U.S. Economy Back, Yet Uncertainty is High
The deepest and shortest decline in the economy the U.S. has ever experienced is now over, but is the heyday only temporary — and at what cost? Above: aerial shot of downtown San José. Photo: David Schmitz
Our nation’s economy has recovered to pre-pandemic levels. According to the latest South Bay Regional Intelligence Report from Beacon Economics, the “V-shaped” business cycle — a deep decline followed by a rapid recovery — came to completion in fall of 2021.
According to the report’s author, Founding Partner of Beacon Economics Christopher Thornberg, this recession differed because it was “supply-shock driven,” without the typical longer-term consequences that come from, for example, a housing market crash that drives a demand shock.
Though monetary and fiscal stimulus helped guide the nation into recovery, Thornberg indicated that the response was far greater than the circumstances warranted. Ultimately, the financial wealth of many U.S. households grew immensely during the pandemic, but so did the debt of the government, leaving many Americans better off financially — but for how long?
Thornberg shared these insights as part of a panel discussion and Q&A at San José State University’s Center for Banking and Financial Services’ annual Economic Summit this month, presented by Bridge Bank in association with Hopkins and Carley. Thornberg’s Beacon Economics produced an economic, fiscal and social impact study for SJSU in 2021.
“Beacon has been a continued, trusted partner with San José State to provide this economic forecast,” said Lucas College and Graduate School of Business Dean Dan Moshavi. “They are one of the most respected economic forecasting firms in the state.”
Impact of People and Industry
Alan Cohen, partner at DCVC, provided a lens on local industry apropos to the Summit’s economic forecast, in conjunction with the panel discussion, which was moderated by Derrick Seaver, CEO of the San José Chamber of Commerce.
As an entrepreneur with hands-on experience running large companies as well as startups, Cohen is a venture capitalist who serves on several board of directors of DCVC’s portfolio companies and has been an advisor and investor in numerous billion-dollar enterprises.
He spoke of the rise in venture capital dollars deployed in the last decade and the doubling of activity in the VC industry in 2021 as the economy bounced back from the pandemic. Cohen pointed to the advent of the COVID vaccine as an example of the technological advances he is seeing investment opportunities in — particularly those who are combining machine learning and hard science to solve problems in and around Silicon Valley.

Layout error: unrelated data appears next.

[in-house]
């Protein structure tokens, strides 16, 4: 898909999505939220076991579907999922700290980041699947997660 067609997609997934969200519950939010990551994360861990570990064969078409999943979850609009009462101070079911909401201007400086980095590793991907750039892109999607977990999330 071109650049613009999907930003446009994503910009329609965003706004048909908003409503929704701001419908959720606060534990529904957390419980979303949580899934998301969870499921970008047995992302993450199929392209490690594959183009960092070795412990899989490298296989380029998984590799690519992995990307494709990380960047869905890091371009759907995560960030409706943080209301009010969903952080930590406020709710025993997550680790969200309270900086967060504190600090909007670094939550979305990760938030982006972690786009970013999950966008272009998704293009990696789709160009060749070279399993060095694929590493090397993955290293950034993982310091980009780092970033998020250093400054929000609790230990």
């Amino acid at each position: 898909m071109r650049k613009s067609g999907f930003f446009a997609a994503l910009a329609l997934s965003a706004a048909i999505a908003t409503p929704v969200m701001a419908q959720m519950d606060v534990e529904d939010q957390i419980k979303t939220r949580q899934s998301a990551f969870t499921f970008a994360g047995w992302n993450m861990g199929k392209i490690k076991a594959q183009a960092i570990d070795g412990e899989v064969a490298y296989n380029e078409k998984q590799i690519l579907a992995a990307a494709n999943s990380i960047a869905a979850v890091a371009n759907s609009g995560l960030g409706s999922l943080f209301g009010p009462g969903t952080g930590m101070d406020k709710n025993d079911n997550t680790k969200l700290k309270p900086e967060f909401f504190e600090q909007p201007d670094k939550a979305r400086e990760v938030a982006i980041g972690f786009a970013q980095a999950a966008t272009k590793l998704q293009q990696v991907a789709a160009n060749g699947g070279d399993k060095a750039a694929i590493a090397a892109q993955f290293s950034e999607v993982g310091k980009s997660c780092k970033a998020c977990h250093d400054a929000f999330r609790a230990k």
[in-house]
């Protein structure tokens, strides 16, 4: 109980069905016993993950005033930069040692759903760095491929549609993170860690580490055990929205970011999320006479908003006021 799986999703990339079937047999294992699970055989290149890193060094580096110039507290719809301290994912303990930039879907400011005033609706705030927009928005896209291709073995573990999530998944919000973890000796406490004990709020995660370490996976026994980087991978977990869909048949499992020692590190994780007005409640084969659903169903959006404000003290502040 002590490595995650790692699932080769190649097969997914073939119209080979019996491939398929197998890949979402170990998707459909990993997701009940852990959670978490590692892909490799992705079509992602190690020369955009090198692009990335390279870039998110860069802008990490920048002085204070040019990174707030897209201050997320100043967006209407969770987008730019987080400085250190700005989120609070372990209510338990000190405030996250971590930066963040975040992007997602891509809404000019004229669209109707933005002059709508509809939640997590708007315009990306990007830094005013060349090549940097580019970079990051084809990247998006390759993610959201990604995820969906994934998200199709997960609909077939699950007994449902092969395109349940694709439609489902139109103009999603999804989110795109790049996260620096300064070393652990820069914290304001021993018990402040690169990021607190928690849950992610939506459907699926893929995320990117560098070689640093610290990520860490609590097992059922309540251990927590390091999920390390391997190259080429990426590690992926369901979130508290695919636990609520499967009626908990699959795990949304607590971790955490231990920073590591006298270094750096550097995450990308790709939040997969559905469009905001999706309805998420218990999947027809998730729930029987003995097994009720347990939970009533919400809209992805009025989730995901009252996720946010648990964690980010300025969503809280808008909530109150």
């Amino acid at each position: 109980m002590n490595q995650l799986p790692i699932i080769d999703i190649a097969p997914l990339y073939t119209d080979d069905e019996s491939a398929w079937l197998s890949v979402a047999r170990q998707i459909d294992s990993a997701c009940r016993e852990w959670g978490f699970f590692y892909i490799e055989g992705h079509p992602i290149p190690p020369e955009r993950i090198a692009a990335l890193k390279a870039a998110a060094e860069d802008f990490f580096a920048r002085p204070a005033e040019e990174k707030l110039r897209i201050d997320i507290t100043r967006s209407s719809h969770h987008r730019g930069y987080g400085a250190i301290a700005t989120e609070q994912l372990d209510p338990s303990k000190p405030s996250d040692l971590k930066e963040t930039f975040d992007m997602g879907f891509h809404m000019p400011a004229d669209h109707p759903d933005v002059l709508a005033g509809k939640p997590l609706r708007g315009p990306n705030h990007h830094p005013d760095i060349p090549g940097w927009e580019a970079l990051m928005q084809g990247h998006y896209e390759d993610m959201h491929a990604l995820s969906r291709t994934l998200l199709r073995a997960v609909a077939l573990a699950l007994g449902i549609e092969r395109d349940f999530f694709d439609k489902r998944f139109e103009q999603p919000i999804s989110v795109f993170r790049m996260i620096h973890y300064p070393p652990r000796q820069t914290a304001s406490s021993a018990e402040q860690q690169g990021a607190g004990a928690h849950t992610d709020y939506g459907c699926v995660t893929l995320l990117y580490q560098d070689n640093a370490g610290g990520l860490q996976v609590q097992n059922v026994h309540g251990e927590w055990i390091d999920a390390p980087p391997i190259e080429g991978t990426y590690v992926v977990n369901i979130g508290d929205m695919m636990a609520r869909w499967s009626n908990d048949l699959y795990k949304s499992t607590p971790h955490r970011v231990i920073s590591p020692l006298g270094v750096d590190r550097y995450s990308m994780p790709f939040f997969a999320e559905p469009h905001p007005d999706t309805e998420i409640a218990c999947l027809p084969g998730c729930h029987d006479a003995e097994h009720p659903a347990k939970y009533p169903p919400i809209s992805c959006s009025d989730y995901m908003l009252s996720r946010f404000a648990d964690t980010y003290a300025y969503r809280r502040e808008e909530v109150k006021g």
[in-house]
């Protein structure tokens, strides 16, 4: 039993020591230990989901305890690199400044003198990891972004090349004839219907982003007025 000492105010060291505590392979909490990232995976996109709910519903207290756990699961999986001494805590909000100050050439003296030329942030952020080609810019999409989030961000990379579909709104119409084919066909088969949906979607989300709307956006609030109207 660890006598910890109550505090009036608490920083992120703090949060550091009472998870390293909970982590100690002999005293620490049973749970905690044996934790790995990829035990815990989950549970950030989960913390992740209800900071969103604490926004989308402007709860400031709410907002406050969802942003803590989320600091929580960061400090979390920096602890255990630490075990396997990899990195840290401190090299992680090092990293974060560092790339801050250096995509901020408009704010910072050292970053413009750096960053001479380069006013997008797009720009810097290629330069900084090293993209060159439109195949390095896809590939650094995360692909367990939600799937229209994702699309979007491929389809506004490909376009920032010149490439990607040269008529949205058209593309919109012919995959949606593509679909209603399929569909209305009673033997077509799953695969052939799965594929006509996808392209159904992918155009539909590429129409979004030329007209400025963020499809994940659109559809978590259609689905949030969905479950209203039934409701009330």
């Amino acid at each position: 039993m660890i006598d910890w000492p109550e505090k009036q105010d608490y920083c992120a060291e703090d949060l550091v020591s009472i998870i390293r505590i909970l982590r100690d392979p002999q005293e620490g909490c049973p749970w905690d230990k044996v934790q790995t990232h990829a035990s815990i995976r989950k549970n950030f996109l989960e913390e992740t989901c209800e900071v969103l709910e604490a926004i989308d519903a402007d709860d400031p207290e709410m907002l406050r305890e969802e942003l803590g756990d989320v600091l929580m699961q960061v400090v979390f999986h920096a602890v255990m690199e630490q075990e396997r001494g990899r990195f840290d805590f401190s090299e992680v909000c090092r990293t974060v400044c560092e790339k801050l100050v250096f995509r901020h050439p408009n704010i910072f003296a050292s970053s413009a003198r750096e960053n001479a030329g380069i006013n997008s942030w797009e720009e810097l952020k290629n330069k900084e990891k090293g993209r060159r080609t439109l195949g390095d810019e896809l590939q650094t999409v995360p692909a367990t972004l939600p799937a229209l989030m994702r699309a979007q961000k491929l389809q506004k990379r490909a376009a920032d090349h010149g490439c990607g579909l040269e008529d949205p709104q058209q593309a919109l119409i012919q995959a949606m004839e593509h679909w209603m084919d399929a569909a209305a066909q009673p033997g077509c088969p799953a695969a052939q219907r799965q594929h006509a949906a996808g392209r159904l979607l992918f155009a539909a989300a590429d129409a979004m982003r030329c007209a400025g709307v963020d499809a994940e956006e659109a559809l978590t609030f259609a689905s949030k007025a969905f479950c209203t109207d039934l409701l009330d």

A few companies in our area that he thinks we’ll see a rise in are Pivot Bio, Freenome, Twelve and Caption Health.
“As we folks that are invested and care deeply about the economy of the Bay Area, it’s worth examining these new areas where these opportunities are emerging,” said Cohen.
As part of the Summit’s program, Thornberg provided a comprehensive overview of the local, state and national economy. Importantly, he noted a substantial gap between a dominant media and political narrative and the reality of financial and real estate markets, inflation, interest rates, among other related topics.
He is concerned about the state of the economy, “but not for the reasons you might think,” he said.
Highlights from Thornberg’s presentation
The inflation and rise in interest rates Americans are currently experiencing are a symptom of the overheated economy. “Even with the big sell-off we’ve seen in the stock market, the NASDAQ and S&P are still up,” Thornberg explained. “But the gains we’ve seen in the stock market over the last few years were never going to be sustainable.”
Industries in the Bay Area “saw a larger than normal outflow,” which is another temporary symptom of the overstimulated economy. Thornberg warned “lean times are ahead” for San José and California.
He confirmed that VC deals are up, along with corporate profits overall, as services are coming back. Gambling in particular, he said, is at an all-time high level, despite squeeze from inflation.
Even though there are more job opportunities and higher earnings on average across the nation, demand for supply is still an issue. This is related to the need for workers, as lack of staff remains a huge problem across service industries, especially restaurants, hospitality and tourism.
Coupled with the millions of people who dropped out of the workforce during the pandemic, mostly due to retirement, that need isn’t likely to get any better anytime soon.
For those concerned about recent news reports about the housing market slowing or crashing, Thornberg said America has never had more home equity. “The market may be pausing, but there is no bubble yet,” said Thornberg.
California still needs to boost its housing, which is a chief reason the state’s labor force has not grown much in recent years. “It’s not a shortage of jobs; it’s a shortage of workers.”
While there’s no impending recession tomorrow, it’s likely that taxpayers will be more impacted the longer it takes policymakers to act on issues, he indicated, such as asset market prices, the growing U.S. trade deficit and the Federal deficit.
Bottom line: “Don’t be afraid of inflation that’s happened; be afraid of inflation that’s coming.”
Access a recording of the summit, along with Cohen’s and Thornberg’s presentations.